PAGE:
Blog by Steve Laug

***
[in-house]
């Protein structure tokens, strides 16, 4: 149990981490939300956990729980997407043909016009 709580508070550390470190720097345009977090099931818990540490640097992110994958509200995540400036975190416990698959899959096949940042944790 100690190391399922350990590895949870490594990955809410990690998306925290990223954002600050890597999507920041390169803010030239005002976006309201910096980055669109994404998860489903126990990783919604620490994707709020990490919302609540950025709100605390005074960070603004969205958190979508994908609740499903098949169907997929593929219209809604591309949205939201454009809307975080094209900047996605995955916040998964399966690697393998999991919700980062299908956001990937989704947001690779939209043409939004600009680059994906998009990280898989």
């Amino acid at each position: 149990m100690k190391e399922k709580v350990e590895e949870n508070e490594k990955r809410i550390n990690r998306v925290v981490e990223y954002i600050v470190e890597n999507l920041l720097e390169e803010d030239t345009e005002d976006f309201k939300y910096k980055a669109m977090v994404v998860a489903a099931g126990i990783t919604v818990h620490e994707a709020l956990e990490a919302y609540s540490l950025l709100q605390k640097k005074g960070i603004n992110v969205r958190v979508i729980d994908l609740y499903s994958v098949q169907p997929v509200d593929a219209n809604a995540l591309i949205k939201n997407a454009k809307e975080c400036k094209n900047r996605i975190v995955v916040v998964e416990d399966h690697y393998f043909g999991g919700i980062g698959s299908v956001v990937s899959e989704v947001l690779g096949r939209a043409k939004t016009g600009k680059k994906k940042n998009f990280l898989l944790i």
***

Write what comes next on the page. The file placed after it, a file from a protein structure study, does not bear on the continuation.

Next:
Jeff picked this one up in an antique shop somewhere along his travels. He is getting as bad as me in not being able to drive by an antique mall or shop without pulling over and having a quick look. We both have very patient wives that humour us with our obsession. He found this little beauty on one of those stops. It is a small pipe – 4 inches long and 2 inches tall. The bowl diameter is 1 1/8 inches and the chamber diameter is ¾ inches. For such a petite pipe the bowl is almost standard size and would hold a full bowl of tobacco. This pipe came from the age of putting the pipe in the pocket when you went to the opera or a show. It would hardly show whatever the pocket you slipped it into.What makes this pipe remarkable to me is that it is unsmoked. There has never been a bowl of tobacco lit and smoked in this old timer. I believe it is an early 1900’s era pipe or possibly earlier. It has a horn stem that is turned which is also unusual. I typically see straight or bent tapered horn stems. I don’t remember the last fancy turned horn stem I have seen. The pipe bears the WCD triangle logo on the left shank and a matching logo on the ferrule. There are a few small fills in the bowl and some issues on the inside that I will speak about when I get to the photos of the bowl and rim. Nonetheless this is a rare find – a pipe that is probably at least 100 years old that has not been smoked. It is new old stock with an emphasis on the old. Jeff took the above photo and the ones that follow when he brought it home from the trip. The finish was a little shop dirty from years of sitting on display. The rim was clean but had some grime in the finish. The issue I referred to above can be seen in the first photo below. There was a large fissure in the right side of the bowl from the rim downward into the bowl for about ¼ inch. It was clean and there was no burn thanks to the unsmoked condition. If the pipe is going to be used for its intended purpose then this will need to be repaired. The inner edge of the bowl is also nicked around the area above the flaw. It makes the inner edge out of round. Though the pipe is new and unsmoked it is dirty with the kind of dust and grime that comes from sitting for a long time on display. The next photos show the grain with the grime and also show the tarnished ferrule and the clear stamping on the shank. The ferrule has been turned as there is a WDC triangle logo on it as well. The next four photos give a closeup picture of the shank/stem fit and the WDC triangle on the ferrule. The turned horn stem really is beautiful under the dust and debris of time. The stem has the old style button with the orific opening on the end. The button is more rounded that new buttons and the round opening at the end is very different from the newer slot opening. Jeff took a photo of the pipe with the stem removed. The threaded bone tenon looks clean and new. This is yet more proof of an unsmoked pipe.The horn stem showed damage from the shuffling around. There were small scratches and nicks in the top side and underside on the flat portion of the stem. There were also small nicks on the some of the edges of the turned area of the stem. These were normal marks of wear and tear and really nothing too big to deal with. Jeff cleaned the exterior of the pipe with some Murphy’s Oil Soap and a tooth brush and rinsed it off under running water. He dried it off with a soft cloth and the grime on the finish was gone. He ran pipe cleaners and alcohol through the mortise and the airway in the shank and stem to remove dust and debris that had collected there and he packed it up and sent it my way for the touch up work. I took photos of the pipe when I unwrapped on my worktable. It is an intriguing little pipe that draws attention, that is for certain. He also turned the loose band so that it lined up properly with the stamping on the shank side. You can see from the photos that the stem is slightly underclocked and will need to be aligned. The next two photos show the damage to the bowl wall and rim edge.The stem had some small nicks that a bit of amber super glue would easily take care of.The ferrule was loose and it took nothing to have it drop off in my hands when I turned the stem out of the shank. The briar underneath looked as if it had never had glue on it. It made me wonder if the band had just been held in place originally by pressure fit and over time the wood shrunk as it dried and the band came free of the shank.To address the flaw in the briar on the right inside of the bowl I mixed some briar dust and clear super glue and filled in the flaw. As the patch dried it shrunk and I refilled it until it was even with the rest of the surround bowl walls. While the glue dried on the repair I put some white glue around the shank, aligned the ferrule and put it in place. Thus while the repair dried the band could also dry. Once the repair in the bowl dried I sanded it smooth with 220 grit sandpaper. I reshaped the inner edge of the bowl with the sandpaper as well and cleaned up the nicks in the edge. I chose not to bevel the rim as it had not been beveled previously. The bone tenons can swell over the years making the fit and alignment less than perfect. I have learned a few tricks over time with over and under turned stems with bone tenons. If the stem is over turned I generally build up the threads on the bone tenon with super glue until thing align properly. If it is under turned like this stem I remove material from the tenon. I carefully sanded the threaded area to reduce the diameter slightly. I checked the fit often and once I had it finish I cleaned up the tenon and put the stem aside. I filled in the nicks on the surface of the stem and near the button with clear super glue. The amber would have dried dark on this light horn. When the repair dried I sanded it smooth with 220 grit sandpaper. I sanded the nicks on the turned areas with 220 grit sandpaper to smooth them out and make them less obvious. I polished the horn stem with micromesh sanding pads – wet sanding it with 1500-2400 grit pads and dry sanding it with 3200-12000 grit pads. I rubbed the stem down with Obsidian Oil after sanding with each micromesh pad. After the final pad I set the stem aside to let it dry. I polished the metal ferrule with micromesh sanding pads to remove the tarnish on the metal. There was a small crack in the underside of the ferrule that I repaired when I glued it onto the shank. I finished with the 12000 grit pad and then rubbed the stem down with a jeweler’s cloth to polish the metal. The silver is a nice contrast between the brown of the bowl and the translucence of the horn.I buffed the pipe and stem with Blue Diamond on the buffing wheel and worked carefully around the band. I gave the bowl and stem multiple coats of carnauba wax. I buffed it with a clean buffing pad to polish the wax and give the pipe a shine. I hand buffed it with a microfiber cloth to deepen the shine. The wax made the grain stand out clearly and the two fills along the front and the back right edge of the bowl running with the grain. They are visible but they do not detract from the beauty of this old unsmoked William Demuth & Company pipe. It is an interesting piece of pipe history and I can only wish it could tell the story of its journey across the United States and now into Canada. Thanks for looking.